Wife of Jailed Chinese Lawyer Concerned For His Health in Prison

Email story
Comment on this story
Print story
Li Wenzu, wife of jailed Chinese rights lawyer Wang Quanzhang, is shown outside Linyi Prison in Shandong, July 30, 2019.
Li Wenzu, wife of jailed Chinese rights lawyer Wang Quanzhang, is shown outside Linyi Prison in Shandong, July 30, 2019.
Photo provided by Li Wenzu

The wife of jailed Chinese rights attorney Wang Quanzhang says she is is concerned about his deteriorating health following a visit that was heavily policed and disrupted by security personnel.

Wang's wife Li Wenzu visited him for the fifth time since his trial, at Shandong's Linyi Prison on Friday.

Li said Wang has put on a lot of weight since her last visit, and his skin has become much darker.

"His face in particular has a very dark tan," Li told RFA after the visit. "I asked him what happened, and he said it was sunburn."

"I don't think this this is normal at all," she said. "Why is he so tan and his skin so dry just because he's in jail?"

"I am also worried about his health because he suddenly put on so much weight ... which is very harmful to health," Li said.

She said Wang appeared somewhat calmer than in her previous two meetings with him, and that he had interacted well with the couple's child.

"Our kid visited him too, and recited a poem for him, which I think should have cheered him up a lot," Li said.

Li arrived at the prison on Friday along with fellow activists Wang Qiaoling, Yuan Shanshan, and Niu Ermin.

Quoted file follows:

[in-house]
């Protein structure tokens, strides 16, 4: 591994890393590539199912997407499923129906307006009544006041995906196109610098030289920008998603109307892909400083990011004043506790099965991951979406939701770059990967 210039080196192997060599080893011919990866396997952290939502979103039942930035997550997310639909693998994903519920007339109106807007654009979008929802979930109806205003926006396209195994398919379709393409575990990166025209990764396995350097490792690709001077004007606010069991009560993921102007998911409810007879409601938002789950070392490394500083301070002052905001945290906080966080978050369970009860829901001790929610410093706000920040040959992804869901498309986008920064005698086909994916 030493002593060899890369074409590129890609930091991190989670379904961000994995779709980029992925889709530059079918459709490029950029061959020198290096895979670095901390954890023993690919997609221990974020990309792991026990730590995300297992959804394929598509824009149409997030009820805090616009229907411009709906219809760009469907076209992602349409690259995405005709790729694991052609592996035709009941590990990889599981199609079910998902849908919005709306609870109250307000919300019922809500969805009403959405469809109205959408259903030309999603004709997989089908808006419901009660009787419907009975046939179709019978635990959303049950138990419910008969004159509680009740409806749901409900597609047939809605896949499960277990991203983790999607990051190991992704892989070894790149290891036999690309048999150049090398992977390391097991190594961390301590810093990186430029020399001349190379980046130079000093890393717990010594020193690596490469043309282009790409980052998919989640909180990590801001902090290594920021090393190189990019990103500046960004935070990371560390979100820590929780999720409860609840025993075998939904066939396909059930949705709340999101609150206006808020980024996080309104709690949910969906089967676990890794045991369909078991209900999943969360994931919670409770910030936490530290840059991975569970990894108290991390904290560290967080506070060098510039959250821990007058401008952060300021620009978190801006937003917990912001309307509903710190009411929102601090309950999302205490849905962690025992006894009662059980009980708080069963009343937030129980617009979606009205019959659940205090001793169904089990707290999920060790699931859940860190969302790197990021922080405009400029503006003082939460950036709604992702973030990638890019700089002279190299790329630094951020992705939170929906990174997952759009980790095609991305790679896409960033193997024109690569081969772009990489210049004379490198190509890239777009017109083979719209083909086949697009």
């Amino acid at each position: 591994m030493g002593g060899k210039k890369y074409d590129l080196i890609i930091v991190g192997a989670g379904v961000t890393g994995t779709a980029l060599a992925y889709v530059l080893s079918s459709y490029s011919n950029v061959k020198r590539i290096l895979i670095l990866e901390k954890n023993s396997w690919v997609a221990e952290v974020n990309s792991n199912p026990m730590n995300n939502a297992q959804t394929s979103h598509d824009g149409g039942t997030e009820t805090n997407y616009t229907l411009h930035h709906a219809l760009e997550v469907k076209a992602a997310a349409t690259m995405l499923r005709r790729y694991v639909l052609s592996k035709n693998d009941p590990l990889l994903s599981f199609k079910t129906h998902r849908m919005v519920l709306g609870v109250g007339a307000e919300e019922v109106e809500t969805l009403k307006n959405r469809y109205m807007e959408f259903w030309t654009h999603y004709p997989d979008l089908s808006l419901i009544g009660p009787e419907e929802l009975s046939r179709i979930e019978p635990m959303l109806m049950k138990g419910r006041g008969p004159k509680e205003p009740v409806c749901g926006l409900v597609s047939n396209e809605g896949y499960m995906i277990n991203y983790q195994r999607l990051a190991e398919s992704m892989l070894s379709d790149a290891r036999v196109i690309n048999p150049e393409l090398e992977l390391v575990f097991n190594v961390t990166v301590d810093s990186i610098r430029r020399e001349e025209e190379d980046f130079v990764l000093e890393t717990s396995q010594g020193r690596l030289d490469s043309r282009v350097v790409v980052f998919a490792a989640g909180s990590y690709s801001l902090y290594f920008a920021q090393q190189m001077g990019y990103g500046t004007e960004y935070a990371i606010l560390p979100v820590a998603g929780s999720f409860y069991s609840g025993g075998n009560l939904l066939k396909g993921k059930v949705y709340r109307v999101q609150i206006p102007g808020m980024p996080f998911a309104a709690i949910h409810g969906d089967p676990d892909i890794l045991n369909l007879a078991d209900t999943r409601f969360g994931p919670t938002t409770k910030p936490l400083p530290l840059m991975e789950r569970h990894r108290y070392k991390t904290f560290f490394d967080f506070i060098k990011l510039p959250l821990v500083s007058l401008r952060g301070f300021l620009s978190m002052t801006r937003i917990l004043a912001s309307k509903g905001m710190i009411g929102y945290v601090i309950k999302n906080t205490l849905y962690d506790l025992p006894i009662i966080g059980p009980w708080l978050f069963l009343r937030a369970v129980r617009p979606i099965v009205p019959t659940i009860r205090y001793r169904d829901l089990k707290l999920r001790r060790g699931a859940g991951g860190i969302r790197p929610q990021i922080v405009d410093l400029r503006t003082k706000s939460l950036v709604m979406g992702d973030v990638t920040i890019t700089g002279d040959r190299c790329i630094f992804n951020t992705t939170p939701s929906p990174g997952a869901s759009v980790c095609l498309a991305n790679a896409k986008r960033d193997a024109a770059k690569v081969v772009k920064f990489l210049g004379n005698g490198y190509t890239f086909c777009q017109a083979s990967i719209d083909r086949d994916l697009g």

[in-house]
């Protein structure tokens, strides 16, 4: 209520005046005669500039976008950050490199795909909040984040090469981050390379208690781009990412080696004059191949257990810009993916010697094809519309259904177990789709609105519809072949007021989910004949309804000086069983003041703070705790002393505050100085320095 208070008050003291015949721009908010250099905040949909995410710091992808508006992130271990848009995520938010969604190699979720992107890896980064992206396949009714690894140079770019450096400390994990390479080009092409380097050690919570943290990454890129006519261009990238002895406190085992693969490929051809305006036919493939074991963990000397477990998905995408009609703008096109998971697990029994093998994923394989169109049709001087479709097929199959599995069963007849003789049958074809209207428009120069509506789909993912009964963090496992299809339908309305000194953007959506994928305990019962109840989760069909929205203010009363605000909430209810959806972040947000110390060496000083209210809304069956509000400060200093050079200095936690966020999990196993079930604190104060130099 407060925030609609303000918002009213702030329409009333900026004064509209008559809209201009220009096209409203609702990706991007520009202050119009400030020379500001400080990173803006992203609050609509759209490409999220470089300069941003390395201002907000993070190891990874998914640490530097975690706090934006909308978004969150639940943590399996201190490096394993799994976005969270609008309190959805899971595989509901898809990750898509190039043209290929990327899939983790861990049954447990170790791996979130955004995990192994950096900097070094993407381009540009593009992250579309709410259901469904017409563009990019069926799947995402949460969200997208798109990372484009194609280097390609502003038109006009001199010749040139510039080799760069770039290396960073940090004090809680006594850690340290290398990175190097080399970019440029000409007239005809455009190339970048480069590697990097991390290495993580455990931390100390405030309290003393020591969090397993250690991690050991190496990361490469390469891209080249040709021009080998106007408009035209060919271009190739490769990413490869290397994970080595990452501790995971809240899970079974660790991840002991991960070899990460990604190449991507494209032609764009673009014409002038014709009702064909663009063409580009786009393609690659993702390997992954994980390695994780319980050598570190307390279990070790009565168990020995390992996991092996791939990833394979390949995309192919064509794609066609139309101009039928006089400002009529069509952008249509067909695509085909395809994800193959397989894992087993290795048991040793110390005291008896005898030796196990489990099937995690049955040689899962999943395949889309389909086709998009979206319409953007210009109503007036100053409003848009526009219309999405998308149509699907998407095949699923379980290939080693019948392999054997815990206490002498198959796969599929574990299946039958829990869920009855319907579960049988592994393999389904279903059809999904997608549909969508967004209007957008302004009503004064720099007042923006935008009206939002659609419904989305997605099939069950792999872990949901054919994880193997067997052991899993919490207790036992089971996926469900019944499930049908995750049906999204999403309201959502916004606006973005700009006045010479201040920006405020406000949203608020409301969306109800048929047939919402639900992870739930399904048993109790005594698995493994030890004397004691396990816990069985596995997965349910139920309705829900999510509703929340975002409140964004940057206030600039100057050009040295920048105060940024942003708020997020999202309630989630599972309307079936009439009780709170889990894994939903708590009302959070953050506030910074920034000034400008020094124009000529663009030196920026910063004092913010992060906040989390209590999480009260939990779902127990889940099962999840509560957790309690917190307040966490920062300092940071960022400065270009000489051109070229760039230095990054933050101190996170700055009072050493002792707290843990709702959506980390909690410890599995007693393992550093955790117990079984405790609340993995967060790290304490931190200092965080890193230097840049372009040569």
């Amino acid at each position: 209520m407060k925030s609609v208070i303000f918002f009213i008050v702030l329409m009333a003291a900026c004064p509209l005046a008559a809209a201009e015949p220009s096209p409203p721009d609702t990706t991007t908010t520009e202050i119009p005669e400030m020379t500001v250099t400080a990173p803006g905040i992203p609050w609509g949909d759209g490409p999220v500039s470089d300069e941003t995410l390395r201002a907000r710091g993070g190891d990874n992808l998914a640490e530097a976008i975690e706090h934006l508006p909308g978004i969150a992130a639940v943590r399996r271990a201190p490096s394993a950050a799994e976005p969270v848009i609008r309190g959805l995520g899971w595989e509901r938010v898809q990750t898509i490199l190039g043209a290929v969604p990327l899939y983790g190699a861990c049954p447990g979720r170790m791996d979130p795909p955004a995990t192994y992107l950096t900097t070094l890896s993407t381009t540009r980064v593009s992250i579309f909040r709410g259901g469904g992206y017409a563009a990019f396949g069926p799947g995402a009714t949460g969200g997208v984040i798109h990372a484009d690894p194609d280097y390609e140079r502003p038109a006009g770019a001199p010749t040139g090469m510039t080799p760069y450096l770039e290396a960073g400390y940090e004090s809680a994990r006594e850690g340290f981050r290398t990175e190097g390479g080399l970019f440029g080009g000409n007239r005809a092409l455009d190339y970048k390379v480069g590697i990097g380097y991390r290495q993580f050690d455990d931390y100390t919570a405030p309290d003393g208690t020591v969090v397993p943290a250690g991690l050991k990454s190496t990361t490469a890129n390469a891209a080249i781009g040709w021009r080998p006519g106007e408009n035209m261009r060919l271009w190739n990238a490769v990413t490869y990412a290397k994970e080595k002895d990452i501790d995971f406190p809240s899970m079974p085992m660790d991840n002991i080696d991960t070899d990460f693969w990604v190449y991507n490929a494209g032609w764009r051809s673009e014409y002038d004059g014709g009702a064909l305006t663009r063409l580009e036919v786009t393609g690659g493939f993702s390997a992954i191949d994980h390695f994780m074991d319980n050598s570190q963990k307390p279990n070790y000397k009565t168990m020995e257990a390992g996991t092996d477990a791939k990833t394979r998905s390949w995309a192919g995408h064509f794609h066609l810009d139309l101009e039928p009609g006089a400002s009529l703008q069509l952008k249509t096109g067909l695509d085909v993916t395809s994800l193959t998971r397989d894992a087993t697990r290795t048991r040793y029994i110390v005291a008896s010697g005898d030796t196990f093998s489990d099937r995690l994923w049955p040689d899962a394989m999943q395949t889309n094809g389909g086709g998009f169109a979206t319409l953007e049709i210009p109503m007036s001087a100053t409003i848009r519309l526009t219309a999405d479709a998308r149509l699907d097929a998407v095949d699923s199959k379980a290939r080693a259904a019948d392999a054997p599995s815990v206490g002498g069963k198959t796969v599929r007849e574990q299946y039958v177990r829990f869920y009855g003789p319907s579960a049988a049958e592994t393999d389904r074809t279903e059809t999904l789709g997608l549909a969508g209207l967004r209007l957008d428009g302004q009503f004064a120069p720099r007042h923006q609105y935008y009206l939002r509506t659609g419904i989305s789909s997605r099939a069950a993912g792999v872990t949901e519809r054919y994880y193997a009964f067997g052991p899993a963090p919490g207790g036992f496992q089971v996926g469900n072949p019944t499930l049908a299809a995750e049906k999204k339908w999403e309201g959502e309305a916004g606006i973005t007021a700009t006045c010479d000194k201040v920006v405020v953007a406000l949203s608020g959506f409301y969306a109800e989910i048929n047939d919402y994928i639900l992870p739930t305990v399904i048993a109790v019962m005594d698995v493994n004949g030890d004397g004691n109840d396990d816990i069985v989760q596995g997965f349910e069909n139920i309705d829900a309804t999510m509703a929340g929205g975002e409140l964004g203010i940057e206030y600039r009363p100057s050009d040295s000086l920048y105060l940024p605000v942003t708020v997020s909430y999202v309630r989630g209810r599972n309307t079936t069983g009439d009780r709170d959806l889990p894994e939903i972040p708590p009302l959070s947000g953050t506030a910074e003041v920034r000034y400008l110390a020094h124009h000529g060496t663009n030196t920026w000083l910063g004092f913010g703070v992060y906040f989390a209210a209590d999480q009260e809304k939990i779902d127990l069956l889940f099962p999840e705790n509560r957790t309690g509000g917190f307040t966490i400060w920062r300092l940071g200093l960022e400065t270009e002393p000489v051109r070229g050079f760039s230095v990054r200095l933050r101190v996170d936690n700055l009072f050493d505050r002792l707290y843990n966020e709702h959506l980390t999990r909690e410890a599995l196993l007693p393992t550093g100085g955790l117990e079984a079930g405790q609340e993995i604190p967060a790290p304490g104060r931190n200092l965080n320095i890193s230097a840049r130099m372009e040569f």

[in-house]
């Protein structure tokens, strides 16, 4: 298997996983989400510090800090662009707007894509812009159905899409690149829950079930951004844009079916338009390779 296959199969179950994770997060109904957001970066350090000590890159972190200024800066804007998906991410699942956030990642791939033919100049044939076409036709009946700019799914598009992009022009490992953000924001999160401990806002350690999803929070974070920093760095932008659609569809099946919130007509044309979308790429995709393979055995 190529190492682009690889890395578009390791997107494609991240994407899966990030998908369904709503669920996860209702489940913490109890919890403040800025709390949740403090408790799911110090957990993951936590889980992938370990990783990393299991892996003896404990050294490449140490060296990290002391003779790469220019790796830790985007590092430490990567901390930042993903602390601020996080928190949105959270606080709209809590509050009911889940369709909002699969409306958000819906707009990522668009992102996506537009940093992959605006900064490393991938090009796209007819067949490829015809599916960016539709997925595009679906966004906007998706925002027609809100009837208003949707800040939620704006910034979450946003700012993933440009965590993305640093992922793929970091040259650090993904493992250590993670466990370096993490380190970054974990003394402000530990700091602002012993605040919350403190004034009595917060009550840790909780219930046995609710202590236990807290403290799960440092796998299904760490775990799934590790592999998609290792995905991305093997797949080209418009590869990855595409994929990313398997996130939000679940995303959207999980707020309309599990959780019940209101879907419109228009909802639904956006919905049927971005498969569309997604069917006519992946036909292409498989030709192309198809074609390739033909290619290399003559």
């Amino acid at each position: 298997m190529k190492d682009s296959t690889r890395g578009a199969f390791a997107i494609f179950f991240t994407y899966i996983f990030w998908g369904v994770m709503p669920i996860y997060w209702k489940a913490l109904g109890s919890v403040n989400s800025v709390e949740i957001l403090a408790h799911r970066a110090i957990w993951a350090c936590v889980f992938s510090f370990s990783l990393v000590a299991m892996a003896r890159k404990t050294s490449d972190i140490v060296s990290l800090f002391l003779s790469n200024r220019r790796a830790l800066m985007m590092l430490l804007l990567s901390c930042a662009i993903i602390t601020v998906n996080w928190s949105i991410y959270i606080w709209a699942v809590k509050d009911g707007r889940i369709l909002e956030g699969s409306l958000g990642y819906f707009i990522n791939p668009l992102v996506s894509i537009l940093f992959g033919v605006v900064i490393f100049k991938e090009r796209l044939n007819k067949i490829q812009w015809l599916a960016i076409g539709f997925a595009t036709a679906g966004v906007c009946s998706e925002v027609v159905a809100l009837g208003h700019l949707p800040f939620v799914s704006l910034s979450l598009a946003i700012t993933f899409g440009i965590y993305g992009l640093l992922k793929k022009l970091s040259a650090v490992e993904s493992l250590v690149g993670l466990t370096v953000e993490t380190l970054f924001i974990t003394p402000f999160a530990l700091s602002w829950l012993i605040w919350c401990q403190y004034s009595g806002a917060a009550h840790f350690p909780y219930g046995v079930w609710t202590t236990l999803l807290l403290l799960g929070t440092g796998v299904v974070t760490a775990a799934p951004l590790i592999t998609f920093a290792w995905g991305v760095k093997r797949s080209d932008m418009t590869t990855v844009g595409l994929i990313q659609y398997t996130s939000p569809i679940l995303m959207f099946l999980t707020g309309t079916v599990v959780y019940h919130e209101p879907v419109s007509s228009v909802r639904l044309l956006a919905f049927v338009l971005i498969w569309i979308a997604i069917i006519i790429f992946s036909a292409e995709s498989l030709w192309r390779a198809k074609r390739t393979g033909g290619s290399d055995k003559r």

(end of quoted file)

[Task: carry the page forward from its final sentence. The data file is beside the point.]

The meeting began at around 10:00 a.m. on Friday and lasted half an hour. Li then visited the prison office to try to apply for medical parole for Wang, but was turned away.

She was also denied a copy of the judgment from his trial.

"I asked if they would give me a copy of the judgment but they said it was all locked away in a cabinet, and that it could only be given to him when he got out [at the end of his sentence]," Li said.

Rights activist Ye Jinghuan said the authorities don't always let Li know if she will be allowed to visit Wang ahead of time.

Harassment by officials

Li is also harassed by officials outside the gates of the jail, Ye said.

"There isn't a fixed time for the visits, and every time she goes, they have a propaganda car there with a blaring speaker that always parks right next to her," Ye said.

"They have also hit journalists and snatched away their cell phones, and those of Yuan Shanshan and Wang Qiaoling," she said. "There are always a lot of men there sitting under umbrellas in the middle of the day, and stopping them from talking to reporters."

Wang is currently serving a four-and-a-half year jail term handed down on Jan. 28 by the Tianjin No. 2 Intermediate People's Court, which found him guilty of "subversion of state power."

The verdict and sentence followed repeated delays, resulting in Wang being held in pretrial detention for more than three years with no access to a lawyer or family visits.

Rights groups say there are concerns that Wang may have been subjected to torture, forced medication, or other mistreatment in detention, as he was detained incommunicado for such a long period of time, and that this may be the reason behind officials' insistence on secrecy.

During that time, the authorities failed to provide the public with a proper account of Wang’s prolonged detention, including Wang’s family and family-appointed defense lawyers.

Reported by Wong Siu-san and Sing Man for RFA's Cantonese Service, and by the Mandarin Service. Translated and edited by Luisetta Mudie.





More Listening Options

View Full Site